|Born||Timothy William Bray
June 21, 1955
|Residence||Vancouver, British Columbia, Canada|
Timothy William Bray (born June 21, 1955) is a Canadian software developer and entrepreneur. He co-founded Open Text Corporation and Antarctica Systems. Bray was also one of the main authors of the original XML specification. Bray was director of Web Technologies at Sun Microsystems from early 2004 to early 2010. Since then he has served as a developer advocate at Google, focusing on Android and then on Identity.
Bray was born on June 21, 1955 in Alberta, Canada. He grew up in Beirut, Lebanon and graduated in 1981 with a Bachelor of Science (double major in Mathematics and Computer Science) from the University of Guelph in Guelph, Ontario. Tim described his switch of focus from Math to Computer Science this way: "In math I’d worked like a dog for my Cs, but in CS I worked much less for As—and learned that you got paid well for doing it."
Fresh out of university, Bray joined Digital Equipment Corporation in Toronto as a software specialist. In 1983, Bray left DEC for Microtel Pacific Research. He joined the New Oxford English Dictionary project at the University of Waterloo in 1987 as its manager. It was during this time Bray worked with SGML, a technology that would later become central to both Open Text Corporation and his XML and Atom standardization work.
Open Text Corporation
Bray left the new OED project in 1989 to co-found Open Text Corporation with two colleagues. Open Text commercialised the search engine employed in the new OED project.
Bray recalled that “in 1994 I heard a conference speaker say that search engines would be big on the Internet, and in five seconds all the pieces just fell into place in my head. I realized that we could build such a thing with our technology.” Thus in 1995, Open Text released the Open Text Index, one of the first popular commercial web search engines. Open Text Corporation is now publicly traded on the Nasdaq under the symbol OTEX. From 1991 until 1996, Tim held the position of Senior Vice President—Technology.
Tim Bray, along with his wife Dr. Lauren Wood, ran Textuality, a successful consulting practice in the field of web and publishing technology. He was contracted by Netscape in 1999, along with Ramanathan V. Guha, in part to create a new version of Meta Content Framework called Resource Description Framework (RDF), which used the XML language.
In 1999 he founded Antarctica Systems, a Vancouver, Canada-based company that specializes in visualization-based business analytics.
As an Invited Expert at the World Wide Web Consortium between 1996 and 1999, Bray co-edited the XML and XML namespace specifications. Halfway through the project Bray accepted a consulting engagement with Netscape, provoking vociferous protests from Netscape competitor Microsoft (who had supported the initial moves to bring SGML to the web.) Bray was temporarily asked to resign the editorship. This led to intense dispute in the Working Group, eventually solved by the appointment of Microsoft's Jean Paoli as third co-editor.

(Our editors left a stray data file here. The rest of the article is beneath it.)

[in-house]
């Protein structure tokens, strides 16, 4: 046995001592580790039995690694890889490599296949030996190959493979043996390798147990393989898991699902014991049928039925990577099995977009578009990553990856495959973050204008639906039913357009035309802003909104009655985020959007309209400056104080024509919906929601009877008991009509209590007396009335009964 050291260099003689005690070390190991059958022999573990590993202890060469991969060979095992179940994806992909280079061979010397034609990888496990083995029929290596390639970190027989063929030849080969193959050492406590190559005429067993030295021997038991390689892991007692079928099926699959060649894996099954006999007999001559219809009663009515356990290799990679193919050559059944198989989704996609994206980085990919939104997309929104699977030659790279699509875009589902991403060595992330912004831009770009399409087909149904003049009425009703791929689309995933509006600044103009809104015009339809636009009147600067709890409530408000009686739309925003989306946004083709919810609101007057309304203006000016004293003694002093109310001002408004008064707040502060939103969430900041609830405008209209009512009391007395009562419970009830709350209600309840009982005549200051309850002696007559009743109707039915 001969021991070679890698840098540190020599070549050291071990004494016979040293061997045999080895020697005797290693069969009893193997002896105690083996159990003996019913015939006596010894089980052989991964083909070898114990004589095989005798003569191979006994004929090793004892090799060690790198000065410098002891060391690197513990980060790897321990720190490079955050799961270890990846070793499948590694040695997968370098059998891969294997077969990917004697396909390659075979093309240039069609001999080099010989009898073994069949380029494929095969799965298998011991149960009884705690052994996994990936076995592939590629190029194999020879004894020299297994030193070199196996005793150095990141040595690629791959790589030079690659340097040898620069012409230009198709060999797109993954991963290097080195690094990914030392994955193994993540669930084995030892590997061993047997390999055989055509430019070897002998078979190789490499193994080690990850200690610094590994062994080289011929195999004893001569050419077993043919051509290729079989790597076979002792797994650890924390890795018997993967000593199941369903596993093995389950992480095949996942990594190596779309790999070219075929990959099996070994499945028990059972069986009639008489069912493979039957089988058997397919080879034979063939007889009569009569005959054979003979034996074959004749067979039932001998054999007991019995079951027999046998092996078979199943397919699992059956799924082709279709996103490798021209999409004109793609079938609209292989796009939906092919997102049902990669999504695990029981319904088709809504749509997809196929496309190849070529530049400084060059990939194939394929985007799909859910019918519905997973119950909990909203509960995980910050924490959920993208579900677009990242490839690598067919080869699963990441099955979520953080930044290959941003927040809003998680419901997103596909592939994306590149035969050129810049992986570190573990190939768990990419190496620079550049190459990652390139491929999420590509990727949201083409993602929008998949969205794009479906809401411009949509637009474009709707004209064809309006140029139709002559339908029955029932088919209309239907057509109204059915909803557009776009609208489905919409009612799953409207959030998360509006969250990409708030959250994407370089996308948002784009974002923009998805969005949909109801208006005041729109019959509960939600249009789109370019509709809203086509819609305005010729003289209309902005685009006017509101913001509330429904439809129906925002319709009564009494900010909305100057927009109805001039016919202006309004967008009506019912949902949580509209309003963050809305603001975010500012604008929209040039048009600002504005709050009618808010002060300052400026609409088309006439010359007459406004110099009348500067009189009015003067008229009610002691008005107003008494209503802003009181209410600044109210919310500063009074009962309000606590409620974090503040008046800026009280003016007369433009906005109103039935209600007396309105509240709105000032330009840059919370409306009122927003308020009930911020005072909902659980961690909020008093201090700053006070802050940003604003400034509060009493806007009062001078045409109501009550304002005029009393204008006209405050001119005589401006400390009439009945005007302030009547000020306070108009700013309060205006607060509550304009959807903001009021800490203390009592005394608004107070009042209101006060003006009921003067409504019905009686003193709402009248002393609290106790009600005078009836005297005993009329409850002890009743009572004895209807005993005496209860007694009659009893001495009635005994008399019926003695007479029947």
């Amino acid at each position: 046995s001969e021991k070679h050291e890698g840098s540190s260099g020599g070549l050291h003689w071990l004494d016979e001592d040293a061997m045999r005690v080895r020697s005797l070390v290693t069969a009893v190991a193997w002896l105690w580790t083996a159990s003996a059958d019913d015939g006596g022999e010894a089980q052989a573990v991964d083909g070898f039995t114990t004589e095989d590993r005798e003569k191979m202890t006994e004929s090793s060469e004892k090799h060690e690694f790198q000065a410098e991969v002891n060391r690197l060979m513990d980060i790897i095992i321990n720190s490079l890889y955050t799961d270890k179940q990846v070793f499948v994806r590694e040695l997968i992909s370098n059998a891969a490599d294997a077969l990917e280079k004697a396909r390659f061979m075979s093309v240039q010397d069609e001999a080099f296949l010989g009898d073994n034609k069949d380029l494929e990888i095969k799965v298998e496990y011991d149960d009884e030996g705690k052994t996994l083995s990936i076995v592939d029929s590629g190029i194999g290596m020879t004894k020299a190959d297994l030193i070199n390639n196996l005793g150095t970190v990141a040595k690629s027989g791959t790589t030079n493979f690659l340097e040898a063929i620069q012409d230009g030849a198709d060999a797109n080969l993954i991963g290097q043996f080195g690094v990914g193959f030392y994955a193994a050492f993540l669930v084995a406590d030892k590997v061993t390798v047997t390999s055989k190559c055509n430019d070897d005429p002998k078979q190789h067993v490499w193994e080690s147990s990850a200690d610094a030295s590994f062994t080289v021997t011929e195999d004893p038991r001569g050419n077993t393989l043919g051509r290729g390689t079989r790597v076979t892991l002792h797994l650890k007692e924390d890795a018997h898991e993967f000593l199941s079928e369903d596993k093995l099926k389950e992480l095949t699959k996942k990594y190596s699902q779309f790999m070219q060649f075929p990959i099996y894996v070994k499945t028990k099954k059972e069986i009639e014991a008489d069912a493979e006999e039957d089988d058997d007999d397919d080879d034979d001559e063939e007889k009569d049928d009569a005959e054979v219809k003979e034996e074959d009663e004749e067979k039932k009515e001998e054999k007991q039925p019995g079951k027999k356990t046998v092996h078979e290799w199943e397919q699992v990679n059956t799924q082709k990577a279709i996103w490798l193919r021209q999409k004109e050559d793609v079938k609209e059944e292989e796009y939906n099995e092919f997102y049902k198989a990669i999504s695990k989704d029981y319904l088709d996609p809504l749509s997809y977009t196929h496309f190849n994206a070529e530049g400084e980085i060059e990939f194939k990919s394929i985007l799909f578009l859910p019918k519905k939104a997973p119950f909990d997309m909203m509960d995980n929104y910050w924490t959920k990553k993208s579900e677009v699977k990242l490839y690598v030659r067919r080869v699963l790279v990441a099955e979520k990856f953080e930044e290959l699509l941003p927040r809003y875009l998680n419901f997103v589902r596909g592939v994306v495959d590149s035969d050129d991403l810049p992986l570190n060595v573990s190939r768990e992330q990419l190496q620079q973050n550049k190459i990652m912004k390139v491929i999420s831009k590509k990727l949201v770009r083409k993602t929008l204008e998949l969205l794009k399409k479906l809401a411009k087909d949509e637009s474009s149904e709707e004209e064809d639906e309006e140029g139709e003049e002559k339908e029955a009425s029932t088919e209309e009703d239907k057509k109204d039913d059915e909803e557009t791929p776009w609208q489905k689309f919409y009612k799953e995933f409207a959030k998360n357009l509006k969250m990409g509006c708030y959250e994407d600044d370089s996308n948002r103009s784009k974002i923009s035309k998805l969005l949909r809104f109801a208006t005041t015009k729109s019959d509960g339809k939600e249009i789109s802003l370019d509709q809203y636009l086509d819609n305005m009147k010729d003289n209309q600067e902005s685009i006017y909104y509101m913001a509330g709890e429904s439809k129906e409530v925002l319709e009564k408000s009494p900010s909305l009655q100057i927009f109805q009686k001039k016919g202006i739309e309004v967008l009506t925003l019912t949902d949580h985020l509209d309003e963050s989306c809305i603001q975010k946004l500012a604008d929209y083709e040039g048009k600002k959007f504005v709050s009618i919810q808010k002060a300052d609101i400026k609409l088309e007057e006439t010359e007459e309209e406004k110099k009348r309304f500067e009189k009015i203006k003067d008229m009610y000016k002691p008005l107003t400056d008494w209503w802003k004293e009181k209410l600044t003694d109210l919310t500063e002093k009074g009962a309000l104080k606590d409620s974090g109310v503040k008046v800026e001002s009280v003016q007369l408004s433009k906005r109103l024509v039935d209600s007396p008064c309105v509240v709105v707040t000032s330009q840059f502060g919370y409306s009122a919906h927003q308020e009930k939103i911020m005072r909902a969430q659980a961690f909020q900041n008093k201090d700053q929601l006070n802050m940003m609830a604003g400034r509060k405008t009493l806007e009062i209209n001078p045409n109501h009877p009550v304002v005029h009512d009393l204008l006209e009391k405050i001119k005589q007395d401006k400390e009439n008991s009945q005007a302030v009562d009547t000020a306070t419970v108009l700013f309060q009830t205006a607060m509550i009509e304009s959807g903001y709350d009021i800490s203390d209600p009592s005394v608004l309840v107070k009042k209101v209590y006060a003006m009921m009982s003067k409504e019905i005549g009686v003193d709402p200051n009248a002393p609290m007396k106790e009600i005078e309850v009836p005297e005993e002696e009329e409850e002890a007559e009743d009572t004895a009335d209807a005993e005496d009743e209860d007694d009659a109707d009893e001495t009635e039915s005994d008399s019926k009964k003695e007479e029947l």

In 2001, Tim Bray wrote an article called Taxi to the Future  for Xml.com which proposed a means to improve web client user experience and web server system performance via a Transform-Aggregate-send XML-Interact architecture—this proposed system is very similar to the Ajax paradigm, popularized in 2008 and 2009.
Until October 2007, Bray was co-chairing, with Paul Hoffman, the Atom-focused Atompub Working Group of the Internet Engineering Task Force. Atom is a web syndication format developed to address perceived deficiencies with the RSS 2.0 format.
Bray has written many software applications, including Bonnie which was the inspiration for Bonnie++, a Unix file system benchmarking tool, Lark, the first XML Processor, and APE the Atom Protocol Exerciser.
- Roger Debreceny. XBRL for Interactive Data.
- Tim Bray (March 15, 2010). "Now A No-Evil Zone".
- Joe Cellini. "Biomedical Visualization". Apple Inc. Retrieved 2008-10-26.
- "Eight to Receive Honorary Degrees". June 1, 2009.
- "Biomedical Visualization". Apple Inc. Retrieved 2008-10-26.
- "TAXI to the Future". Retrieved 2012-07-08.
- Tim Bray. "ongoing · The Real AJAX Upside". www.tbray.org. Retrieved 2008-10-26.
- "W3C TAG History, thru 2004 WebArch Recommendation". W3C.
- Dan Connnolly. "TAG - representation "from the larger Web community"?". W3C.
- David Becker. "How does XML measure up?". CNET Networks. Retrieved 2008-10-26.
- ongoing—Tim Bray's weblog
- ongoing — Software—Summary Page on Tim Bray's weblog
- Tim Bray on Twitter
- Lark—the first XML Processor
- Interview with Tim Bray from Canada on Rails 2006, discussing Ruby, Rails, REST, XML and Java
- Tim Bray @ FOWA Expo 08 — The Fear Factor
- Interview with Tim Bray from QCon San Francisco 2008, discussing the future of the web